Production Studio: Production I.G
Was this provided by the publisher? Yes
More Info: Anime News Network
Sengoku Basara is one big party!
When I signed on with Anime Herald, a stroke of chance led me toward Sengoku Basara: Samurai Kings. It’s a show that’s always interested me, and I couldn’t help but feel that this was an opportunity to really see whether it was worth the wait. While other shows offer deeper plots or more robust character development, Sengoku Basara focuses on the thrill of the spectacle. Viewers looking for a feast for the eyes and a visual explosion of pure manliness will feel right at home with the series. Huge flashes of red and blue emanate from the main heroes as they tear through the battlefield, leaving hundreds in their wake. Horses defy physics, and are able to jump vast distances or even scale vertical walls with ease.
Basically, heroic strength is everything. It allows warriors to fight on water, or be thrown thousands of feet into the air. People fight, beat, and nearly kill one another just to impart basic life lessons. It is in this world that Date Masamune and Yukimura Sanada rise to greatness. Date Masamune, also known as The One Eyed Dragon, is a leader of men that’s always hungry for the next big party. Yukimura, better known as The Tiger of Kai, is a strong warrior whose intense loyalty to his master is unmatched. Still, he shows a subtle, youthful innocence that’s hard to describe. As one would expect, the two immediately clash as rivals, as they try to outdo one another in the field of battle.
The rivalry doesn’t last, though, as the two must put their differences aside to rise against Oda Nobunaga. Nobunaga, also known as the Devil King, is a special brand of evil. It’s an over-the-top, almost cartoonish malice that defies logic and destroys the very notion of honor. It’s the kind of evil that gets its own theme song and creates literal thunderstorms in its wake. It’s the type of evil that just gets driven home repeatedly through the course of the series. By the end of the show, most clans can clearly see that Nobunaga is a threat to the entire nation, though they’re powerless to much of anything. Clan warfare and a general power lust gets in their way time and time again, which deadlock the people and allow Nobunaga to conquer with impunity.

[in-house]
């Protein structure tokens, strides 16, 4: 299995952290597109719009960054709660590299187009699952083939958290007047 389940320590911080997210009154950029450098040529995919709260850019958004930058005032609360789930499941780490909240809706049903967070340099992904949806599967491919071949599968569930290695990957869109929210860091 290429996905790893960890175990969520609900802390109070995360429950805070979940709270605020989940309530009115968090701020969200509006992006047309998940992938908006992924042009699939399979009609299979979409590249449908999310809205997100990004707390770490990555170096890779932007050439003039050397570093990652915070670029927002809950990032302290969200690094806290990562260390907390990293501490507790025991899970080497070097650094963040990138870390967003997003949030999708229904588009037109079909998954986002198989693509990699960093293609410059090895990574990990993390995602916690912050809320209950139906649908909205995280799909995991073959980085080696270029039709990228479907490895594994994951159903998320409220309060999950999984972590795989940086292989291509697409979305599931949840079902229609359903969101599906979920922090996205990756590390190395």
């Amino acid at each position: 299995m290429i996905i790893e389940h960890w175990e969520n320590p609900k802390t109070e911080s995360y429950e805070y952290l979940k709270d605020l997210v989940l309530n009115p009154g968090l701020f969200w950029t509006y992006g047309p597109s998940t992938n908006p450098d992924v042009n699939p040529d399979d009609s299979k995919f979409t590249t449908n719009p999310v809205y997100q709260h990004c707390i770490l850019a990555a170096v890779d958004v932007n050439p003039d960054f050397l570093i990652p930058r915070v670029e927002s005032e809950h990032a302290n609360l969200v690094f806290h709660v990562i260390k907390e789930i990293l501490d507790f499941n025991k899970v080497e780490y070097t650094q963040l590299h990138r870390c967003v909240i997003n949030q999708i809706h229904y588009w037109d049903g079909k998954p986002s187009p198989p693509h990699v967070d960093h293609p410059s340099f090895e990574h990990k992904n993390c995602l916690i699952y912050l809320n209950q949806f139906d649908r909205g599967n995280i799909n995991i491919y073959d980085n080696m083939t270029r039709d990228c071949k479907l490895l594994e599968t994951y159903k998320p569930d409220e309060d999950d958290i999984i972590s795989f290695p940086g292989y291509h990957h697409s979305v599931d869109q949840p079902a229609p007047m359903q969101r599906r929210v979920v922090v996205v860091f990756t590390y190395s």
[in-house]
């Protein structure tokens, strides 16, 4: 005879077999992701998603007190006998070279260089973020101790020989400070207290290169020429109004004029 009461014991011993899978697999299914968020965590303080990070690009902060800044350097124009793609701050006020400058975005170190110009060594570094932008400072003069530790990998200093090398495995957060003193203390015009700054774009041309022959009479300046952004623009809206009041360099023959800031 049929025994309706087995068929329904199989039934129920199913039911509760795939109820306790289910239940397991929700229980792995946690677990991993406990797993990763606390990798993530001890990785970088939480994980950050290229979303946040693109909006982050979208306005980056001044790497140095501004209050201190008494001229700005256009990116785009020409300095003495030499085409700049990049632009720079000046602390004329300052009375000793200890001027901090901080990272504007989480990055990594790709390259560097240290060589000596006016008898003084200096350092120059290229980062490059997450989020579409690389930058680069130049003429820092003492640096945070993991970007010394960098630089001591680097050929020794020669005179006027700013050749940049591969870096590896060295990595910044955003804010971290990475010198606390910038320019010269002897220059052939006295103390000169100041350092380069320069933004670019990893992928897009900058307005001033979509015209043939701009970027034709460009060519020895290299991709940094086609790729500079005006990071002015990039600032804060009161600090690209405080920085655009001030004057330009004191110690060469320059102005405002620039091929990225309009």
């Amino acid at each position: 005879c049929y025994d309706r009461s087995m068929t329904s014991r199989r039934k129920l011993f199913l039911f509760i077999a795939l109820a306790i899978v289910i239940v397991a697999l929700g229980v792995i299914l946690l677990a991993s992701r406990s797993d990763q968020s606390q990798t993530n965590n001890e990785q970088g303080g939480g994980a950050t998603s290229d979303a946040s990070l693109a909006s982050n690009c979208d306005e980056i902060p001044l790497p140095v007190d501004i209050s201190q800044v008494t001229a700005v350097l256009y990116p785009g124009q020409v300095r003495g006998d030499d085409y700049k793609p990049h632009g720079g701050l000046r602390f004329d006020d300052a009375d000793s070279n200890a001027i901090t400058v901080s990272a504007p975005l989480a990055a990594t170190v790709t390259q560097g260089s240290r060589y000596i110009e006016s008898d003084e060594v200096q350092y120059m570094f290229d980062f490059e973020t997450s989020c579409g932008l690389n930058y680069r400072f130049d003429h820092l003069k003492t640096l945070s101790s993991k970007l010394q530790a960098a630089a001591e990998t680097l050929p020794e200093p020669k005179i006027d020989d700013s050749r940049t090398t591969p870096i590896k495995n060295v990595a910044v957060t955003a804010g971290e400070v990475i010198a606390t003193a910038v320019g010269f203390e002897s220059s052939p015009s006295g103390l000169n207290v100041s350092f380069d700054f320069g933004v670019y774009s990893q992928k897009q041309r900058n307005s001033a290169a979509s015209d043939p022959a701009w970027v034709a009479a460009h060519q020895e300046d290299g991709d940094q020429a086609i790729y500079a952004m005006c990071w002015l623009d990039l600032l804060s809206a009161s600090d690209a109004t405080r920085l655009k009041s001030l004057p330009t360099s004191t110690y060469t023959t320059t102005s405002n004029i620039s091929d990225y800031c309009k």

It’s this brand of malice that allows Sengoku Basara to really look at the idea of warfare. The right reasons to fight, and why men place their lives on the line are common themes through the show. Likewise, the idea of giving one’s word and living by it is a topic that surfaces time and time again. Since this is a show that’s based on a major video game series, I expected it to be packed to the gills with action. Sengoku Basara certainly didn’t disappoint in this department. Between the broad flashes of color across the landscape of war, to fight scenes in burning buildings and overflowing flooded dikes, Sengoku Basara brings video game inspired battles to life.
I must admit that the opening of the show is very entertaining, as it features soldiers dancing around to hard rock music. It really sets the tone for the show proper, which is a tongue-in-cheek version of Japan’s warring states period. Also the voice acting was fantastic in both the English and Japanese versions, with strong performances and voices that matched well to their characters. In the English dub, though, I’d like to note that Lord Kenshin (Kenshin Uesugi) was played by Greg Ayres, whose performance was more “manly” than that of his Japanese equivalent Romi Park.
Overall, though, I enjoyed my time with Sengoku Basara. Fans looking for a show that features larger-than-life characters doing everything amped to eleven will find a lot to love in this series. That said, I’d like to offer the warning that this was based on a video game. Still, given that, it’s amazing as to how engrossing the show manages to be at times. For fans seeking crazy levels of manly bravado and fast-paced action, Sengoku Basara: Samurai Kings should be a no-brainer.